With the title of “Markets in Crypto-Assets Regulation (MiCA),” the document states that stablecoins, while similar to traditional investments, can generate more annual interest by lending on decentralized platforms. Because of this, the new stablecoin regulation requires that stablecoins register with regulatory groups for anyone to legally trade them.

This could also affect stablecoin lending interest rates, with details stating it might prevent earning interest on stablecoins entirely. The implementation of so many regulations will likely put off many stablecoin issuers, ensuring they’ll never take a place in the EU economy.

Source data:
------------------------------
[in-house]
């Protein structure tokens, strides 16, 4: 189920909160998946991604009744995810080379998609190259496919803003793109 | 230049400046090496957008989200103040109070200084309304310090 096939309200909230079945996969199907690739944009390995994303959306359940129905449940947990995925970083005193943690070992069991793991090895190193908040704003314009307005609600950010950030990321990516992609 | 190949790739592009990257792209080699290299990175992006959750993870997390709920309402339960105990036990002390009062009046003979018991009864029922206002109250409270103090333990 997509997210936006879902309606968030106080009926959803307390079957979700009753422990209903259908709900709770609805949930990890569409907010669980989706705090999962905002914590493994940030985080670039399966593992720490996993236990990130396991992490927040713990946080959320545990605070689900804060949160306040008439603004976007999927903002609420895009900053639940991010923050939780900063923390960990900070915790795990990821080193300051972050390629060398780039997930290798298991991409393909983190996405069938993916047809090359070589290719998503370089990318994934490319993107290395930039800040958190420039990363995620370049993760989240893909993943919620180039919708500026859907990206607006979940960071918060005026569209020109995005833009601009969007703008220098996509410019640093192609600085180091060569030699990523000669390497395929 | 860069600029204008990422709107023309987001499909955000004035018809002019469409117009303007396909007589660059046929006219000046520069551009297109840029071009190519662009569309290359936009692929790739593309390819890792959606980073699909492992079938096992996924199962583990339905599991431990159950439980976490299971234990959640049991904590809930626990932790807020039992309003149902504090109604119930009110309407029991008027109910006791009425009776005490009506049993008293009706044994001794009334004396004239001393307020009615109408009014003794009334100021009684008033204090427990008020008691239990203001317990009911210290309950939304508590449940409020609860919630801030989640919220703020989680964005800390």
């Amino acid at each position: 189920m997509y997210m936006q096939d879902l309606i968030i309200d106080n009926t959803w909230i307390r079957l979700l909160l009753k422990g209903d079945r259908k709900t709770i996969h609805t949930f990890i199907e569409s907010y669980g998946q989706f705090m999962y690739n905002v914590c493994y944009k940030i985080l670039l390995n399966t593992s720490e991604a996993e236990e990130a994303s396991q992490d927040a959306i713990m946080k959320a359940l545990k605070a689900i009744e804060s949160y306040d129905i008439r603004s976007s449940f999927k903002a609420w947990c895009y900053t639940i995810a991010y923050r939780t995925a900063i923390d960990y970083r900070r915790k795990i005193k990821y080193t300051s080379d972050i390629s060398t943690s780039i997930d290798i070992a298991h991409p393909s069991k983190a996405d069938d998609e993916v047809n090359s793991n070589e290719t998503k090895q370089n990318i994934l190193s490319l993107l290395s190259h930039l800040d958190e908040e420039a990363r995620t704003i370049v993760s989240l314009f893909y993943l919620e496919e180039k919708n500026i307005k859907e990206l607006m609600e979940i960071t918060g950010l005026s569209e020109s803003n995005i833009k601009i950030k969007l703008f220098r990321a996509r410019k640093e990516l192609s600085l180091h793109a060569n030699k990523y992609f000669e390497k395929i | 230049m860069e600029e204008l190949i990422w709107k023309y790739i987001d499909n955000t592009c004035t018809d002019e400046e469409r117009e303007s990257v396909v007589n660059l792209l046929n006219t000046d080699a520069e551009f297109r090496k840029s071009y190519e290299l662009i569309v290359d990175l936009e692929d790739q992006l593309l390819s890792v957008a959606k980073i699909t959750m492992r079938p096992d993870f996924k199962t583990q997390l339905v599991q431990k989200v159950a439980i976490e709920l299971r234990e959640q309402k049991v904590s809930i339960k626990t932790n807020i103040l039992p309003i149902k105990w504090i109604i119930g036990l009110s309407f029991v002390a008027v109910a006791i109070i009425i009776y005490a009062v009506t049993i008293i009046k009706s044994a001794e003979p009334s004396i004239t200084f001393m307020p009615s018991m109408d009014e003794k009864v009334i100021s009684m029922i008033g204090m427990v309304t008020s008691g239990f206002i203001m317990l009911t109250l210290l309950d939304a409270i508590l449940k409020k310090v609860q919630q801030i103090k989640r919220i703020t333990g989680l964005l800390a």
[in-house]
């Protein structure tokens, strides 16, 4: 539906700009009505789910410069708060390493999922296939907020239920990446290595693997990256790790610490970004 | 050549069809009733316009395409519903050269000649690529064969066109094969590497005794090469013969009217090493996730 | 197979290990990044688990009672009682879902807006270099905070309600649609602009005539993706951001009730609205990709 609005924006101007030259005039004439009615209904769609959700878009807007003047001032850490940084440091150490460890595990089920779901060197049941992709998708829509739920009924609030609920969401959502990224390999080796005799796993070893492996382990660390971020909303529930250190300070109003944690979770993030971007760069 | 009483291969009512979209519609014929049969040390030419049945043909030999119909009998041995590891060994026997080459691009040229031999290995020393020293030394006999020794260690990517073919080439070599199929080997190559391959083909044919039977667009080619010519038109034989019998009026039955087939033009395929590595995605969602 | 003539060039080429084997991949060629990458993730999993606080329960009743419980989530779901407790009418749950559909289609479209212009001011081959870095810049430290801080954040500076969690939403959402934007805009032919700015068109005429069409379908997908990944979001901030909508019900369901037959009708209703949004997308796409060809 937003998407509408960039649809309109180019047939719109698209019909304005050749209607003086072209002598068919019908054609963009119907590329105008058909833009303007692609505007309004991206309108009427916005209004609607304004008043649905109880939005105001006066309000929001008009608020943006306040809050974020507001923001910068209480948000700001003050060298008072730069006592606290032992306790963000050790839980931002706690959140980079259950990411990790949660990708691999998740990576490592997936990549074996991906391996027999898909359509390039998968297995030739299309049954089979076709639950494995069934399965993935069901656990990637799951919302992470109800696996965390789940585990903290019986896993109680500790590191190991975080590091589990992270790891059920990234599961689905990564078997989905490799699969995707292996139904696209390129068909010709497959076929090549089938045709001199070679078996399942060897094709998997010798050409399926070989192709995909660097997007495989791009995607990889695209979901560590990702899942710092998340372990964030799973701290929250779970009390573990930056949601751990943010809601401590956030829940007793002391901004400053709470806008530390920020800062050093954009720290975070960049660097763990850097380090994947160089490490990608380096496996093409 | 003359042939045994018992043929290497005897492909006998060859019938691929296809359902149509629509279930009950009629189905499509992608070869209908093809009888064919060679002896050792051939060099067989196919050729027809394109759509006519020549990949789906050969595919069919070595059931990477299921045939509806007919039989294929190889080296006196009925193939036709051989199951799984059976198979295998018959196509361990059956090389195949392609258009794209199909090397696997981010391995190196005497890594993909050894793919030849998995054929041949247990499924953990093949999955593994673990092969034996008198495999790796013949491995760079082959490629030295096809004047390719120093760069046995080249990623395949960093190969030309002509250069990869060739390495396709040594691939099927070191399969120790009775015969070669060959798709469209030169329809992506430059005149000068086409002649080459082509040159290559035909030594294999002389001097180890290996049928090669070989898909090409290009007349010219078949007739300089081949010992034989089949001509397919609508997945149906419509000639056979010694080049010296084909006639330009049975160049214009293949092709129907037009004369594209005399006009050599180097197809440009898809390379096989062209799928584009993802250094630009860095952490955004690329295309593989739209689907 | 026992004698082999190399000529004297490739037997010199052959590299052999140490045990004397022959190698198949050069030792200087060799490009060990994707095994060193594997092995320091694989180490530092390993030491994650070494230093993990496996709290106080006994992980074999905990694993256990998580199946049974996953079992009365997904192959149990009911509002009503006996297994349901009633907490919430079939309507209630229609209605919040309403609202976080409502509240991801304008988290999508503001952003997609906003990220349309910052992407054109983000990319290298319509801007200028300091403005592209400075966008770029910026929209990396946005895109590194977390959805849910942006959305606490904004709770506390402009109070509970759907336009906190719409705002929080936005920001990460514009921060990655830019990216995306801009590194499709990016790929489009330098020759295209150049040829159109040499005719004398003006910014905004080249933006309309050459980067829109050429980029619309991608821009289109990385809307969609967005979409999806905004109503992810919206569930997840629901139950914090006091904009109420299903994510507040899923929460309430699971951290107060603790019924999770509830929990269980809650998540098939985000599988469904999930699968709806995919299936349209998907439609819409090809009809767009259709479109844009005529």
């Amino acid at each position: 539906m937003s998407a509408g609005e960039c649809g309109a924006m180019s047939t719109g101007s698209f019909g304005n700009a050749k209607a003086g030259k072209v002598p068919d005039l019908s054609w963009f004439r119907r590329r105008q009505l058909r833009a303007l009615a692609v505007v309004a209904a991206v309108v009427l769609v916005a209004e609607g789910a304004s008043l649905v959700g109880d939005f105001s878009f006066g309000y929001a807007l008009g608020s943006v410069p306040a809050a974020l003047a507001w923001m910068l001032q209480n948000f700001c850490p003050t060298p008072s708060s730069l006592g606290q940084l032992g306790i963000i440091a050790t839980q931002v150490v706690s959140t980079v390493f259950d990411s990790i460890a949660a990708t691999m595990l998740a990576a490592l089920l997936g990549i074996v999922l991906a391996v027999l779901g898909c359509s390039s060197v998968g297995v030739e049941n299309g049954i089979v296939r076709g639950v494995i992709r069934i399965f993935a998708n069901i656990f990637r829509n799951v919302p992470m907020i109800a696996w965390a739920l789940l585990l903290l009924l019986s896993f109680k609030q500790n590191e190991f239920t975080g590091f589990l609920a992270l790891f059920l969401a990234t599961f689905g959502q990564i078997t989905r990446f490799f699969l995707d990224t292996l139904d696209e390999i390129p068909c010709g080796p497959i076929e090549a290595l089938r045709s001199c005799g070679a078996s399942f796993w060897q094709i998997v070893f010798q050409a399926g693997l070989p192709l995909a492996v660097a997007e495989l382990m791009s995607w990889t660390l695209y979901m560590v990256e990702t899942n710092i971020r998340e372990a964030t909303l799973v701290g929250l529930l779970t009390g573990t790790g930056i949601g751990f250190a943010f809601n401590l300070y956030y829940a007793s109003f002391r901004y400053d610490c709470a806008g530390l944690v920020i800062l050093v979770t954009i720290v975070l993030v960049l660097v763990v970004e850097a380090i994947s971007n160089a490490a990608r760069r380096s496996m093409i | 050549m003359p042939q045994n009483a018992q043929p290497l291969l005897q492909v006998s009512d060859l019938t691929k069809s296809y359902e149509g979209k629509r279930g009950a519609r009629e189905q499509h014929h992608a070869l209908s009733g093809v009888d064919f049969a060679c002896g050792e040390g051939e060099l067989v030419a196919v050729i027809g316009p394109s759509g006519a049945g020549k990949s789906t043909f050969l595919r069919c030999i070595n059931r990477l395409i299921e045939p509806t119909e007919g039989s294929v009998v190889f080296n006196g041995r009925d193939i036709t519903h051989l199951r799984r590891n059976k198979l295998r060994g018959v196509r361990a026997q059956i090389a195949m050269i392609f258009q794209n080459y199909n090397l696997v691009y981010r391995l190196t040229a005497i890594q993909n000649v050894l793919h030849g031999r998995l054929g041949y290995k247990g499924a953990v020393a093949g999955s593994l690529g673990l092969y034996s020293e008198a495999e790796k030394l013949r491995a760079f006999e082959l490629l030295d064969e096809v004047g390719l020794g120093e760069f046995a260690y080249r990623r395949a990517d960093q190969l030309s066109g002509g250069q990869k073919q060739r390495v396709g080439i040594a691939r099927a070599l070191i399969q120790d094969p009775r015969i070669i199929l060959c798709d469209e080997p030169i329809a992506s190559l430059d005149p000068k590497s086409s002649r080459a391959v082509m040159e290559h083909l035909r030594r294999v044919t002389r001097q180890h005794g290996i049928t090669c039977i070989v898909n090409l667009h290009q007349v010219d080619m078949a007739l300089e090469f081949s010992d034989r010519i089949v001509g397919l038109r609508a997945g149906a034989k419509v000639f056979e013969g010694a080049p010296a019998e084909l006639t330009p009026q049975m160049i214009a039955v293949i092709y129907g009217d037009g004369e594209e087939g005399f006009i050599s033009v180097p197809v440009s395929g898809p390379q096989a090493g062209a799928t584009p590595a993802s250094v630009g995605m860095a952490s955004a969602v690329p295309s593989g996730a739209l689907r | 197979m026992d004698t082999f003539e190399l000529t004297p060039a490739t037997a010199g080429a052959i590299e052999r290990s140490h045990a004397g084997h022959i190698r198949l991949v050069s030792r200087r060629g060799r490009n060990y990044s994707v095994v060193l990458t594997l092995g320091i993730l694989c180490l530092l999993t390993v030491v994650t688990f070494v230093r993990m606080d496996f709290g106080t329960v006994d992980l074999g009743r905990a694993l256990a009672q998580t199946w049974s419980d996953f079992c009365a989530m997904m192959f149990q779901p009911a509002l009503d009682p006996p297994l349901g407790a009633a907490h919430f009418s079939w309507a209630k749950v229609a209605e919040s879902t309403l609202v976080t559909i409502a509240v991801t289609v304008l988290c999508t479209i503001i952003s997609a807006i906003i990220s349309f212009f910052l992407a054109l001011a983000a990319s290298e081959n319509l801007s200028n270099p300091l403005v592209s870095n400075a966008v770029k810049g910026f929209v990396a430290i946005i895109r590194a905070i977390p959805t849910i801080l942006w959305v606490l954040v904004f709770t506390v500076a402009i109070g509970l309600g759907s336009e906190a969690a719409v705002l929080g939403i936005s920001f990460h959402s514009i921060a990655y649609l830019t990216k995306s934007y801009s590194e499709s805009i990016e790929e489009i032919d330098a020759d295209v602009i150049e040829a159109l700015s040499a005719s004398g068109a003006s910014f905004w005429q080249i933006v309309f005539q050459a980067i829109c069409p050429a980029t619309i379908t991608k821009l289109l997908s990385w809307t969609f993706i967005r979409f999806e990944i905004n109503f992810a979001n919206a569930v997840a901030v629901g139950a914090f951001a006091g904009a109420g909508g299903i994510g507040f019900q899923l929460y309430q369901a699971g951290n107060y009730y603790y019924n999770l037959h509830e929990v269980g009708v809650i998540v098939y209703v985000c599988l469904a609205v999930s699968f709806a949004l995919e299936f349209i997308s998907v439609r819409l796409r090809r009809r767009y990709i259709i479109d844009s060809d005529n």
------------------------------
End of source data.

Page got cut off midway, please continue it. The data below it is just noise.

Some analysts suggest that these regulations came into effect shortly after Facebook’s Libra announcement. Libra scared various regulators around the world, forcing their hand and having them rush out stablecoin regulation that attacks the digital assets rather than works with them. Time will tell whether this will last or not.


china blockchain and stablecoin regulation

China notes that any activities related to digital currencies are illegal — especially the buying and use of them. It has also banned financial institutions from offering any crypto-related services. These policies obviously carry over to stablecoin regulation as well.

That said, citizens who already had cryptocurrencies can still hold them. It could be that this decision precedes the implementation of a stablecoin issued by the Chinese Central bank in the near future.